Background: Robot-assisted gait training (RAGT) is a practical treatment that can complement conventional rehabilitation by providing high-intensity repetitive training for patients with stroke. RAGT systems are usually either of the end-effector or exoskeleton types. We developed a novel hybrid RAGT system that leverages the advantages of both types. Objective: This single-blind randomized controlled trial evaluated the beneficial effects of the novel RAGT system both immediately after the intervention and at the 3-month follow-up in nonambulatory patients with subacute stroke. Methods: We recruited 40 patients with subacute stroke who were equally randomized to receive conventional rehabilitation either alone or with the addition of 15 RAGT sessions. We assessed lower-extremity motor function, balance, and gait performance by using the following tools: active range of motion (AROM), manual muscle test (MMT), the Fugl–Meyer Assessment (FMA) lower-extremity subscale (FMA-LE) and total (FMA-total), Postural Assessment Scale for Stroke (PASS), Berg Balance Scale (BBS), Tinetti Performance-Oriented Mobility Assessment (POMA) balance and gait subscores, and the 3-m and 6-m walking speed and Timed Up and Go (TUG) tests. These measurements were performed before and after the intervention and at the 3-month follow-up. Results: Both groups demonstrated significant within-group changes in the AROM, MMT, FMA-LE, FMA-total, PASS, BBS, POMA, TUG, and 3-m and 6-m walking speed tests before and after intervention and at the 3-month follow-up (p < 0.05). The RAGT group significantly outperformed the control group only in the FMA-LE (p = 0.014) and total (p = 0.002) assessments. Conclusion: Although the novel hybrid RAGT is effective, strong evidence supporting its clinical effectiveness relative to controls in those with substantial leg dysfunction after stroke remains elusive. Trial registration The study was registered with an International Standard Randomized Controlled Trial Number, ISRCTN, ISRCTN15088682. Registered retrospectively on September 16, 2016, at https://www.isrctn.com/ISRCTN15088682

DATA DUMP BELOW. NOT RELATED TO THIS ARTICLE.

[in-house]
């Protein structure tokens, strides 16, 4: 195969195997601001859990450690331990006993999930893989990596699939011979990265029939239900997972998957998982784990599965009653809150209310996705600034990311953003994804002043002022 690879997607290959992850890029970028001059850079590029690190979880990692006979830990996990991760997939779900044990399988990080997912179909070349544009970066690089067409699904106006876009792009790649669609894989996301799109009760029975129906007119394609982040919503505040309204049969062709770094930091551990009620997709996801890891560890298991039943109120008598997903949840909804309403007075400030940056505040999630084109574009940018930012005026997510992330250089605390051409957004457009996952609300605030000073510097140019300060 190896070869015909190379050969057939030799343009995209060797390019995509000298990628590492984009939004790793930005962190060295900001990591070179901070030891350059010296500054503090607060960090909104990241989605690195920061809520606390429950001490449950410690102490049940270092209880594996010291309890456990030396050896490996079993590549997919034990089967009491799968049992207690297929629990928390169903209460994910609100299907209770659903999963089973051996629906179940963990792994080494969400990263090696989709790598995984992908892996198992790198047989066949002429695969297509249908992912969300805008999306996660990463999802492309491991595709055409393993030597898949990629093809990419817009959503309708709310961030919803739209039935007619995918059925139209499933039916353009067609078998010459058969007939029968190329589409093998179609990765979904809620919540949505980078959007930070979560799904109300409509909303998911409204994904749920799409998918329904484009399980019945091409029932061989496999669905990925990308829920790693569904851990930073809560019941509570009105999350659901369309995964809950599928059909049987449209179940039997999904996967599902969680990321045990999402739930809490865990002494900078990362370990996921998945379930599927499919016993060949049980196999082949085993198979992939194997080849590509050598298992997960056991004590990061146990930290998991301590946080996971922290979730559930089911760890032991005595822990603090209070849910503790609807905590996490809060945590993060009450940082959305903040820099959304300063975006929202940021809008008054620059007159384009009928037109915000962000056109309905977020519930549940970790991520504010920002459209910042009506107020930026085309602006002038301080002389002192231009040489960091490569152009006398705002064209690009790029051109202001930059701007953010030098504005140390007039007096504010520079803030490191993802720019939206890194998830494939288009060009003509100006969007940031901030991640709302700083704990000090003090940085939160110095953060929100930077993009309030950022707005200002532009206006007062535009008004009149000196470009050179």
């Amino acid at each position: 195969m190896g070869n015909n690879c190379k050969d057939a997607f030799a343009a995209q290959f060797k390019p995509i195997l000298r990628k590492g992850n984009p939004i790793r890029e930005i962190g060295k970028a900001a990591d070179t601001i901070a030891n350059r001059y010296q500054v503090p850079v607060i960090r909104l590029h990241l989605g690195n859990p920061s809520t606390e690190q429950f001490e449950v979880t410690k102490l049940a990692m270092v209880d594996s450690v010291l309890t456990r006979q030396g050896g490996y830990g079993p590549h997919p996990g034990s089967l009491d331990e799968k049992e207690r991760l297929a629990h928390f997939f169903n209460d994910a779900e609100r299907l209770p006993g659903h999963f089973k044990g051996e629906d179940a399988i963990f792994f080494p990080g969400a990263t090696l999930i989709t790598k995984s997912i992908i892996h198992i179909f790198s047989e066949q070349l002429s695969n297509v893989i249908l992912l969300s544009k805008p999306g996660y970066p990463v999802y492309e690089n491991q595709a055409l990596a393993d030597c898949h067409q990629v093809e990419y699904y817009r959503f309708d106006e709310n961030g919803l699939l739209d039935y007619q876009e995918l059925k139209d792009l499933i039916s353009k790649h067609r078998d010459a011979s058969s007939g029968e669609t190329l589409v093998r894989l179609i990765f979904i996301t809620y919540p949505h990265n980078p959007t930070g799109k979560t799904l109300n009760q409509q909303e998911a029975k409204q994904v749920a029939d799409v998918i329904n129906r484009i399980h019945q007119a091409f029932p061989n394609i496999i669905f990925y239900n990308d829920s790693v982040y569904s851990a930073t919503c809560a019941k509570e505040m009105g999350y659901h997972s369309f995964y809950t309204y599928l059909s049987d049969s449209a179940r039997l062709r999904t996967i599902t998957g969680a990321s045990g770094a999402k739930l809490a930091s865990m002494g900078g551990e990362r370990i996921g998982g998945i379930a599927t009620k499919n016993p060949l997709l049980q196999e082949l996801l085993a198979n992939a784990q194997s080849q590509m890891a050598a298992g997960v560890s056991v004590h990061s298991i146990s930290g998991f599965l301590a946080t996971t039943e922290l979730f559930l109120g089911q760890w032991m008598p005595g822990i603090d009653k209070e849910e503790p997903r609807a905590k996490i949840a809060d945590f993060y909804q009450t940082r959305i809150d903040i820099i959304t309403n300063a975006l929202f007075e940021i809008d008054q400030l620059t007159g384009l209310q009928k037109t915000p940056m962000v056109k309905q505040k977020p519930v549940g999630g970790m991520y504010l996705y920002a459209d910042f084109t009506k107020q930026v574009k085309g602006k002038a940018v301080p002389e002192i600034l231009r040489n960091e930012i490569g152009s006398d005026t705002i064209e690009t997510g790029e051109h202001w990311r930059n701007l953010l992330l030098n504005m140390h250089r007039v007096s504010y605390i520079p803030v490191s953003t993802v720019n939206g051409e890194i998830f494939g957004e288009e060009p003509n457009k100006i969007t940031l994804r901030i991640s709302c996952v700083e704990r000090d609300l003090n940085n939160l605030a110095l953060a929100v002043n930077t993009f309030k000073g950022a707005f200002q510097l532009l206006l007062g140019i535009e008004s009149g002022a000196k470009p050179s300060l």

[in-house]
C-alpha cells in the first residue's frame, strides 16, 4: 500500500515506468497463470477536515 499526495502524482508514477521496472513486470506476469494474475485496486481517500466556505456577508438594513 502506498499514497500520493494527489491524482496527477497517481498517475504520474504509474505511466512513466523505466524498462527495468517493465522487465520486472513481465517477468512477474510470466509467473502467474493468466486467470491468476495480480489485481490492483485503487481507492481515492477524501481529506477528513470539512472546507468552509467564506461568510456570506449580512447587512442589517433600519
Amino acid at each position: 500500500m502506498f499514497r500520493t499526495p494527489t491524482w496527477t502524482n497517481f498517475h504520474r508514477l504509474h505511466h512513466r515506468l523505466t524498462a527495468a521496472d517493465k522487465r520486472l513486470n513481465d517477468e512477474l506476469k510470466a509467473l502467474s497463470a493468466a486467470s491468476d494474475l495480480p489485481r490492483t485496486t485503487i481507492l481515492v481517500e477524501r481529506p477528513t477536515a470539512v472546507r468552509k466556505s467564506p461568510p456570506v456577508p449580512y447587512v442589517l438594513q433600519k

Original languageEnglish
Article number99
JournalJournal of NeuroEngineering and Rehabilitation
Issue number1
Publication statusPublished - Dec 2022


  • Balance
  • Rehabilitation
  • Robot-assisted gait training
  • Stroke

ASJC Scopus subject areas

  • Rehabilitation
  • Health Informatics


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